Lives of the fellows

Peter Matthew Higgins

b.18 June 1923 d.10 June 2010
OBE(1987) MB BS Lond(1947) MRCP(1953) FRCGP(1975) FRCP(1977)

Peter Matthew Higgins was professor of general practice at Guy’s Hospital Medical School. Working as a general practitioner (GP) in a challenging environment for over 30 years, he was ahead of his time both in seeing the need for vocational training for GPs and in stressing the advantages of purpose built health centres.

Born in England, he was the son of Peter Joseph Higgins, a teacher. Educated at St Ignatius’ College in Enfield, North London, he studied medicine at University College London and University College Hospital (UCH). He qualified in 1947 and worked at UCH where he was house physician to Sir Harold Himsworth [Munk’s Roll, Vol.IX, p.238] before joining the RAMC the following year.

On demobilisation in 1949, he returned to St Pancras Hospital and continued various house jobs becoming assistant medical registrar in 1953. He then moved, as a GP, to Rugeley, a mining village in Staffordshire, and also worked at Castle Vale, a new housing development in Birmingham. It was experience in these two areas which was to influence his thinking on the links between social deprivation and illness.

He returned to London in 1968, as a senior lecturer in general practice at Guy’s Hospital Medical School, and was asked to set up a teaching practice in Thamesmead, which was a new London County Council development aiming to house some 60,000 people. In spite of having to work initially from a hut and single handed, he relished the chance, as he wrote, ‘to develop a comprehensive health service with a special emphasis on primary care for a large population in a capital city and also provide a teaching unit in the community for Guy’s medical and dental students.’ He published two papers on the topic, some years later, ‘Thamesmead: dream to reality’ (BMJ. 1982, 285, 564) and ‘Thamesmead: lessons learnt’ (BMJ, 1982, 285, 1631). By the time these papers were published there were six GPs in the practice who all also taught at Guy’s and the purpose built health centre, Lakeside, housed a community dental service and provided consultant clinics in psychiatry, surgery, paediatrics, dermatology, gynaecology and rheumatology as well as offering a counselling service.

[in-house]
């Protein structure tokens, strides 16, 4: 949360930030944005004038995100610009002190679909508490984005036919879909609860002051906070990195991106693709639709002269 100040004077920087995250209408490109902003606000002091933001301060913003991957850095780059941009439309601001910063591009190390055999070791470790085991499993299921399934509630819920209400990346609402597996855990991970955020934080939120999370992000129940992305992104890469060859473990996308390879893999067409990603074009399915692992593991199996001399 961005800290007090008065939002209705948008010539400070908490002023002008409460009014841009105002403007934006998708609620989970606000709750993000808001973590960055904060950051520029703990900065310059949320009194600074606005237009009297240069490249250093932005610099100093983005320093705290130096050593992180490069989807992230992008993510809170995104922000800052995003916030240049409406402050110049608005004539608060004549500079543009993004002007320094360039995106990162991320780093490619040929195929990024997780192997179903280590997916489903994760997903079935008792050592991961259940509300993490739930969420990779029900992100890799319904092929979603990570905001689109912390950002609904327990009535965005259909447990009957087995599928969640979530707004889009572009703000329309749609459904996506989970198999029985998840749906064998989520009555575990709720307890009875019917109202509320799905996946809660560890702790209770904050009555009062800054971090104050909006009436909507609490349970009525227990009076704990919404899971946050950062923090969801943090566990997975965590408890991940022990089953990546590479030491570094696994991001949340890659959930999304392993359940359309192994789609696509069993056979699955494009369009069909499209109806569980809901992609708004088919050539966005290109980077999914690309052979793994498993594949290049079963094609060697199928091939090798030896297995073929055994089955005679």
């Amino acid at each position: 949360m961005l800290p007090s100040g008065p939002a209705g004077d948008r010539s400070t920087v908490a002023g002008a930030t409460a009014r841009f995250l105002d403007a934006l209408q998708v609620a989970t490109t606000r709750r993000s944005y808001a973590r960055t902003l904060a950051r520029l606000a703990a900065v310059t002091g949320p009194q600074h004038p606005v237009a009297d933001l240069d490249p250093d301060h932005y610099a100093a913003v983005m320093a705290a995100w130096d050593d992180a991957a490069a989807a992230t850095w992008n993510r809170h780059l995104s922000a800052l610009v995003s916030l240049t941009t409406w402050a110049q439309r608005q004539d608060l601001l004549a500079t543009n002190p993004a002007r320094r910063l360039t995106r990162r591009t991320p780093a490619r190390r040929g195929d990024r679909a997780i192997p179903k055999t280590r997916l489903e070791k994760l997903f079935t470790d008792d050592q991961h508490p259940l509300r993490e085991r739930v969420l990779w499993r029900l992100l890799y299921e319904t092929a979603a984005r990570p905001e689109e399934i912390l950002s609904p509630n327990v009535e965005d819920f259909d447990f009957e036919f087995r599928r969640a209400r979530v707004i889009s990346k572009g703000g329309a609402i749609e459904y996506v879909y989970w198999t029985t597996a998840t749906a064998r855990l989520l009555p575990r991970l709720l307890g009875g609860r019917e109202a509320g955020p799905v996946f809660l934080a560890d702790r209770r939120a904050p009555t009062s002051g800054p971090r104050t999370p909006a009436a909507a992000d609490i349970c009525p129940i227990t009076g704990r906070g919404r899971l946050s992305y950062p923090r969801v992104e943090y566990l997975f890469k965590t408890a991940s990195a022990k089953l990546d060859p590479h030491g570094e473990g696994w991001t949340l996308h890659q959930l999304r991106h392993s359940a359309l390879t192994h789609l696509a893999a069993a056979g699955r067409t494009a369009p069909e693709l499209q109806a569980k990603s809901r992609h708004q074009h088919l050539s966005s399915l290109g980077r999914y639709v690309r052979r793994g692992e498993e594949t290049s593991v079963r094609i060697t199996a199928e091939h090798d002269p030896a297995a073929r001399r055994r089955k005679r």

In 1974 he was appointed Bernard Sunley professor of general practice at Guy’s and alongside his work there, he was regional advisor in general practice for the South East Thames Region from 1970 and vice-chairman of the South East Thames Area Health Authority from 1976. He also served on the attendance allowance board and was a trustee of the Thamesmead Community Association and a former president of the general practice section of the Royal Society of Medicine.

A pioneer in his approach to the training of GPs, he encouraged his practice students to visit the patients in their own homes. Staff at Lakeside were advised to group the medical notes of families together in large folders and encouraged to draw out family trees. His wife said of him that he ‘felt strongly that you could not learn about general practice from reading a book’. Awarded the OBE in 1987, he retired the following year but always maintained a keen interest in Thamesmead and wrote the preface to Thamesmead: a social history by Valerie Wigfall (London, Thamesmead Trust, 2009 ).

Outside medicine he enjoyed playing the piano and listening to music, he also liked reading and playing squash.

In 1952, he married Jean Margaret née Lindsay, a doctor’s daughter and a qualified nurse and midwife whom he met when they were both at UCH. They had three sons and a daughter. When he died from bronchopneumonia, dementia and old age, Jean and his family survived him.

RCP editor

[BMJ 2011 342 2365]

(Volume XII, page web)

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